Imagine for a moment that you have your dream job—no matter that it’s a position you’re not remotely qualified to hold, or that you supervise thousands of people who seem to want you fired. Now also imagine that, just before getting that job, you publicly called your future boss a dangerous bully and a threat to our country. Would you forget that interview? Or would you live every day in fear that your boss—who is quite fond of firing people—would one day learn what you really think of him? Yeah, that’s what I’d say, too.
Shortly after the interview became public, Pruitt tried to make it up to his boss, insisting that he views Trump as “the most consequential leader of our time.” Sadly, he might prove to be right.
Scott Pruitt Cleans Up Well
We’ve thoroughly documented the Trump administration’s failure to meet deadlines. It missed deadlines to report on national carbon emissions, limit ground-level ozone, and protect individual states from air pollution, among others. But Scott Pruitt proved the administration can move quickly when something is a priority—like wiping climate change information from the EPA’s website.
Emails released this week via a Freedom of Information Act request by the Environmental Defense Fund showed that Scott Pruitt was personally involved in alterations to the agency’s website in April 2017. “Climate change,” for example, is no longer one of the “environmental topics” on the primary portion of the EPA site. According to the watchdog group Environmental Data and Governance Initiative, more than 200 web pages dealing with climate change have been removed.
Pruitt seems to have been particularly keen to eliminate information regarding the Clean Power Plan, the Obama-era regulation aimed at reducing carbon emissions from the nation’s aging fleet of power plants. Pruitt’s senior advisor for public affairs asked his web staff about the schedule for removing that page, then followed up just four hours later, noting he was “just asking because he [Pruitt] is asking.” I wonder how Pruitt managed to get that message out through his soundproof booth.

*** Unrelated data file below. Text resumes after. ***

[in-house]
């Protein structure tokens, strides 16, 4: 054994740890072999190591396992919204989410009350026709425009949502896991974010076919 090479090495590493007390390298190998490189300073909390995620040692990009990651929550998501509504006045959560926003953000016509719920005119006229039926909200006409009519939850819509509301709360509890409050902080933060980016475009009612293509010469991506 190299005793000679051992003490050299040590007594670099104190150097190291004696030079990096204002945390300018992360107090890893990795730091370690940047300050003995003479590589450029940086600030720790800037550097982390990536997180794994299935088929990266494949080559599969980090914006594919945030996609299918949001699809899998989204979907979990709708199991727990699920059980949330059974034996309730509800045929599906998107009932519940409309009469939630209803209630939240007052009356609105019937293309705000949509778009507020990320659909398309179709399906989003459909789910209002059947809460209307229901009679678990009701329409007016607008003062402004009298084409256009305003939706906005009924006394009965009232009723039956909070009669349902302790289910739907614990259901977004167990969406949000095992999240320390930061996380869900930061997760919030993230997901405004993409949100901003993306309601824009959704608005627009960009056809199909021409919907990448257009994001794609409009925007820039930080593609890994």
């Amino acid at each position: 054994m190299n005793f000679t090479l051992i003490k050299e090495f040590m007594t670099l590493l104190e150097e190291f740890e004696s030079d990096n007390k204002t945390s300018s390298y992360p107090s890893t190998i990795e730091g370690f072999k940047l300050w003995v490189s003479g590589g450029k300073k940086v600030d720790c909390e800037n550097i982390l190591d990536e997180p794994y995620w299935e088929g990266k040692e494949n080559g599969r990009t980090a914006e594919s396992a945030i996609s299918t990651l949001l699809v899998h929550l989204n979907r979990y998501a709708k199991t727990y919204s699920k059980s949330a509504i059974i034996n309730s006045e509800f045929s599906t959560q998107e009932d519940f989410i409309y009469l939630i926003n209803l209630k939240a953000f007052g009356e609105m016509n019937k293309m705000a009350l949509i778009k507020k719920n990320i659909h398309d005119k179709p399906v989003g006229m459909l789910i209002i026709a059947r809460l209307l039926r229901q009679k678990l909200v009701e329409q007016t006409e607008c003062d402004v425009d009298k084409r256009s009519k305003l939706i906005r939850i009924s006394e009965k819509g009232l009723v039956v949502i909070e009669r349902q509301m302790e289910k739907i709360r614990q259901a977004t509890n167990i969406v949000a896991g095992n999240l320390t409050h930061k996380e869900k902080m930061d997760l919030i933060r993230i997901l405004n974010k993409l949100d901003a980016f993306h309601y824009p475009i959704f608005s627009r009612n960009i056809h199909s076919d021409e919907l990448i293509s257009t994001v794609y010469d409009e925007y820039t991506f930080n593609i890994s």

No More Investigations? Oh, Darn.
As the Trump administration publicly tries to undermine the investigation into potential Russian interference in the presidential election, it’s also working to undermine investigations at the EPA. In a memo that recently became public, EPA Inspector General Arthur Elkins complained to Office of Management and Budget Director Mick Mulvaney that the administration’s 2019 budget proposal would “destabilize the OIG [Office of Inspector General] and have an immediate negative impact on the OIG’s production capacity.”
Elkins appears to be laboring under the false belief that the administration actually wants the agency’s OIG to effectively carry out its mission to identify waste and fraud at the agency. Elkins is currently overseeing at least three investigations into Scott Pruitt’s decisions, including his $25,000 expenditure on that soundproof phone booth, his travel expenses, and his use of loopholes to bring unqualified officials into the agency without the traditional Senate approval process. Somehow I think Pruitt wouldn’t mind hindering the inspector general right about now.
onEarth provides reporting and analysis about environmental science, policy, and culture. All opinions expressed are those of the authors and do not necessarily reflect the policies or positions of NRDC. Learn more or follow us on Facebook and Twitter.